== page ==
Trophic Downgrading of Planet Earth
Estes et al.
Until recently, large apex consumers were ubiquitous across the globe and had been for millions of years. The loss of these animals may be humankind’s most pervasive influence on nature. Although such losses are widely viewed as an ethical and aesthetic problem, recent research reveals extensive cascading effects of their disappearance in marine, terrestrial, and freshwater ecosystems worldwide. This empirical work supports long-standing theory about the role of top-down forcing in ecosystems but also highlights the unanticipated impacts of trophic cascades on processes as diverse as the dynamics of disease, wildfire, carbon sequestration, invasive species, and biogeochemical cycles. These findings emphasize the urgent need for interdisciplinary research to forecast the effects of trophic downgrading on process, function, and resilience in global ecosystems.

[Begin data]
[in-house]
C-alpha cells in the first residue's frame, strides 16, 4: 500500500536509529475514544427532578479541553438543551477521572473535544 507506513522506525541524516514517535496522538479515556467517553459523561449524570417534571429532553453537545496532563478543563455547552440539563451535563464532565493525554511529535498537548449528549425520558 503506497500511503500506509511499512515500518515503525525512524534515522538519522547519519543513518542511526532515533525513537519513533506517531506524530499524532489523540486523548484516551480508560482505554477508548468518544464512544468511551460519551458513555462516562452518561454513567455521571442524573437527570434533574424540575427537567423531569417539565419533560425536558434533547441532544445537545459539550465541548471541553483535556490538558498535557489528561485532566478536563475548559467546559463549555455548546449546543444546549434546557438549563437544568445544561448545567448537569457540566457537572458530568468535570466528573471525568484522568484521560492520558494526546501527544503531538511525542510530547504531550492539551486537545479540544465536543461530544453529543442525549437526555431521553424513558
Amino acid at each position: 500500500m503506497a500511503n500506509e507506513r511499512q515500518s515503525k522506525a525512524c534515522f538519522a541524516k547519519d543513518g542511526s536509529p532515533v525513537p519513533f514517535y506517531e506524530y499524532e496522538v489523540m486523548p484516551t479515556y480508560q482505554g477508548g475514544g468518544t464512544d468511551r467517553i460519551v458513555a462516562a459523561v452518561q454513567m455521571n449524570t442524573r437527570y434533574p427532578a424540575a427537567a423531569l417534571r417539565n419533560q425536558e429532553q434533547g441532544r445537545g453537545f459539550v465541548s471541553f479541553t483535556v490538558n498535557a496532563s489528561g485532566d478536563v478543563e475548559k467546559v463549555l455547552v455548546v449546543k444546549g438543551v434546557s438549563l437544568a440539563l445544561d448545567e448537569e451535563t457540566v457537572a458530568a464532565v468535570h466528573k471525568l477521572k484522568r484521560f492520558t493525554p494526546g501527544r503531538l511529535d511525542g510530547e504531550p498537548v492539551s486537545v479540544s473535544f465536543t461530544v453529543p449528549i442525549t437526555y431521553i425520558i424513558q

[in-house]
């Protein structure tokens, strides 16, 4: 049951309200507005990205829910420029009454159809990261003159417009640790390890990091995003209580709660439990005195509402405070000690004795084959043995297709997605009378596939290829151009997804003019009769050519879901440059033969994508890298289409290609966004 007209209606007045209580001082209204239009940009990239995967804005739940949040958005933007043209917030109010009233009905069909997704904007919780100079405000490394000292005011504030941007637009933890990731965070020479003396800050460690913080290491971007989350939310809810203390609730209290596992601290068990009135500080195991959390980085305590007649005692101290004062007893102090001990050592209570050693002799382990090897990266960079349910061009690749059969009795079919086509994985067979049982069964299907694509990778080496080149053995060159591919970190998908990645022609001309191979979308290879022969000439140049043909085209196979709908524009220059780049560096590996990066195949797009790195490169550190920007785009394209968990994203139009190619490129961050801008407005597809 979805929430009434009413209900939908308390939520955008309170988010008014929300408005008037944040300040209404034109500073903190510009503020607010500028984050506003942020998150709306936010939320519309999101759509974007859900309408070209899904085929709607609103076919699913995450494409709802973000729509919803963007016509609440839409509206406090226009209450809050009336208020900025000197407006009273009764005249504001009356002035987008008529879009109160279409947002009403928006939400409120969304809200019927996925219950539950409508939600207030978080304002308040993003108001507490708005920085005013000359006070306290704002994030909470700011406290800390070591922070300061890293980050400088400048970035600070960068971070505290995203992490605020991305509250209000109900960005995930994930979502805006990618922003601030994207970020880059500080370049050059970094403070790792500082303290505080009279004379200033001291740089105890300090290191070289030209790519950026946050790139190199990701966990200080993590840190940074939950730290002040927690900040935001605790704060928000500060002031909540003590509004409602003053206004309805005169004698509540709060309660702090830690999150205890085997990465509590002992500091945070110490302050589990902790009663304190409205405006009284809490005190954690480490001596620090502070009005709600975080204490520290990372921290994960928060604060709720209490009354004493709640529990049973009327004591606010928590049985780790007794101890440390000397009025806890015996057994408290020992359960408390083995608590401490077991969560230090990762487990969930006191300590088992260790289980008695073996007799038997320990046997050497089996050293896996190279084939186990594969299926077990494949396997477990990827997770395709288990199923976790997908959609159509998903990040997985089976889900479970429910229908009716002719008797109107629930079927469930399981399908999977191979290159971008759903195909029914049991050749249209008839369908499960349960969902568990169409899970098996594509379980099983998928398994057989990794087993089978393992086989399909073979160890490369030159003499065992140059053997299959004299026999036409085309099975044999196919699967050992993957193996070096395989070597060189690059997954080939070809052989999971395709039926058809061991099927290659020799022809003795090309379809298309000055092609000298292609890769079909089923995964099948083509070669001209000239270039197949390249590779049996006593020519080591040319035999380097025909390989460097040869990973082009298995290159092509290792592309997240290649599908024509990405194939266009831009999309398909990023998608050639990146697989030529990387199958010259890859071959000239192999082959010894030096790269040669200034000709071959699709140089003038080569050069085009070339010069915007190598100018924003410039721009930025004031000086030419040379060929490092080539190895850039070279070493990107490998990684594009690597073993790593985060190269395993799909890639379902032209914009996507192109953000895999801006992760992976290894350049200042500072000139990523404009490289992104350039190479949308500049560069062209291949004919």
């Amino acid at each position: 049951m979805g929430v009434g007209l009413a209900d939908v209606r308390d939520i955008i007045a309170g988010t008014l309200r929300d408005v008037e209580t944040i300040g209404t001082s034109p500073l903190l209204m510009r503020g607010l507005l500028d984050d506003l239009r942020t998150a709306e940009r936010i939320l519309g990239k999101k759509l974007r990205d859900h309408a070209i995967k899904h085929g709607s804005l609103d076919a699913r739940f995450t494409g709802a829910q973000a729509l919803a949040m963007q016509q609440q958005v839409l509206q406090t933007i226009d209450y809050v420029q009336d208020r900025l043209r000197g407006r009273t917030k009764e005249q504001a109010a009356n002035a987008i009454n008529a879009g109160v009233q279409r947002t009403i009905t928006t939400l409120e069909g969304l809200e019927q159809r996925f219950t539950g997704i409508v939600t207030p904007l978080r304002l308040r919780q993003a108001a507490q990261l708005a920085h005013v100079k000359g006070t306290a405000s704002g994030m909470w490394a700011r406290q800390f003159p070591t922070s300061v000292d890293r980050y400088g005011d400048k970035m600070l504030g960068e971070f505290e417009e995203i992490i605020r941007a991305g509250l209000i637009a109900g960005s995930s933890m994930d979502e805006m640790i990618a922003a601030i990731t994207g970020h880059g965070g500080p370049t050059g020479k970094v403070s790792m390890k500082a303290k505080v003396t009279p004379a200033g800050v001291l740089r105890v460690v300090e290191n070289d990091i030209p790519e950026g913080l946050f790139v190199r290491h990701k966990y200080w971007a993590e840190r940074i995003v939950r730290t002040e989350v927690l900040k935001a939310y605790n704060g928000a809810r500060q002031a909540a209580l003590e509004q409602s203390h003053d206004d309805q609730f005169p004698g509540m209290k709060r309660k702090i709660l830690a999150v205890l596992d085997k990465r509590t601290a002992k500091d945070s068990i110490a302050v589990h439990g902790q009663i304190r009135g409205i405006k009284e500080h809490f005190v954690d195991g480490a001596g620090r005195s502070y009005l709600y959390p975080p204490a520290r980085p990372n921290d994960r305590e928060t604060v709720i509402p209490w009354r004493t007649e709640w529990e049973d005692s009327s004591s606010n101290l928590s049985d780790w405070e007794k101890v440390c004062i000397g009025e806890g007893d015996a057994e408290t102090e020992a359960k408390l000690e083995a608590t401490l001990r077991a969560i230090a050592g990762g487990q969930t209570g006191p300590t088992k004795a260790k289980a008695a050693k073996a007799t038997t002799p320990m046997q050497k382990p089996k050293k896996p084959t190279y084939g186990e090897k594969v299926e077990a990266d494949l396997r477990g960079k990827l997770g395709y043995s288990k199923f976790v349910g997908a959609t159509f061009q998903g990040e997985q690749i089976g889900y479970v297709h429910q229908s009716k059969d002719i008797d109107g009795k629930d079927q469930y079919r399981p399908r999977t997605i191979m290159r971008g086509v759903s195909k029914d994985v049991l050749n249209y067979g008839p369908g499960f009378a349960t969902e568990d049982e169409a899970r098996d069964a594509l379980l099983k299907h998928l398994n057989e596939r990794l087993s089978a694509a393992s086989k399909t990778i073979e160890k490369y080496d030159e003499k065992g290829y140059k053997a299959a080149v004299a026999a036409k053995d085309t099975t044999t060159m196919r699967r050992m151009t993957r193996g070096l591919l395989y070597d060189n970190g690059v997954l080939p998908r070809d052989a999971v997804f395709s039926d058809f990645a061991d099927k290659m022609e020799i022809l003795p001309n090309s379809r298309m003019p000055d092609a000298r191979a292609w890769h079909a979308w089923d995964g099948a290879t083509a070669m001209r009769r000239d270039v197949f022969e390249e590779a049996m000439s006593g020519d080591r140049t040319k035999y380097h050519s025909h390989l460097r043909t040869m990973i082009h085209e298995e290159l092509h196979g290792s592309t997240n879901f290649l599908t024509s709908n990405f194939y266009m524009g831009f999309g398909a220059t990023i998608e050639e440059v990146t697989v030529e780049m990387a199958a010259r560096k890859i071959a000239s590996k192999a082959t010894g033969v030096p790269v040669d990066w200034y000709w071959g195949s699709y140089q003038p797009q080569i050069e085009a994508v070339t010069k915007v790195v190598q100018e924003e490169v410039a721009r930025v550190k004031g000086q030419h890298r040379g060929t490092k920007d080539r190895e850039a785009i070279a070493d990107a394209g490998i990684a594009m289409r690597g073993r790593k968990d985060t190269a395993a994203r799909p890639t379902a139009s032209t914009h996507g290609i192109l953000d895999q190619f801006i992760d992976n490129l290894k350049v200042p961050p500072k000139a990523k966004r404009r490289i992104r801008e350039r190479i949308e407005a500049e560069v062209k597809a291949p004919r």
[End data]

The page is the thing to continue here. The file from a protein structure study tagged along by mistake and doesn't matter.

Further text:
A Large and Persistent Carbon Sink in the World’s Forests
Pan et al.
The terrestrial carbon (C) sink has been large in recent decades, but its size and location remain uncertain. Using forest inventory data and long-term ecosystem C studies, we estimated a total forest sink of 2.4 ± 0.4 Pg C yr–1 globally for 1990–2007. We also estimated a source of 1.3 ± 0.7 Pg C yr–1 from tropical land-use change, consisting of a gross tropical deforestation emission of 2.9 ± 0.5 Pg C yr–1 partially compensated by a C sink in tropical forest regrowth of 1.6 ± 0.5 Pg C yr–1. Together, the fluxes comprise a net global forest sink of 1.1 ± 0.8 Pg C yr–1, with tropical estimates having the largest uncertainties. This forest sink is equivalent in magnitude to the terrestrial sink deduced from fossil fuel emissions and constraints of ocean and atmospheric sinks.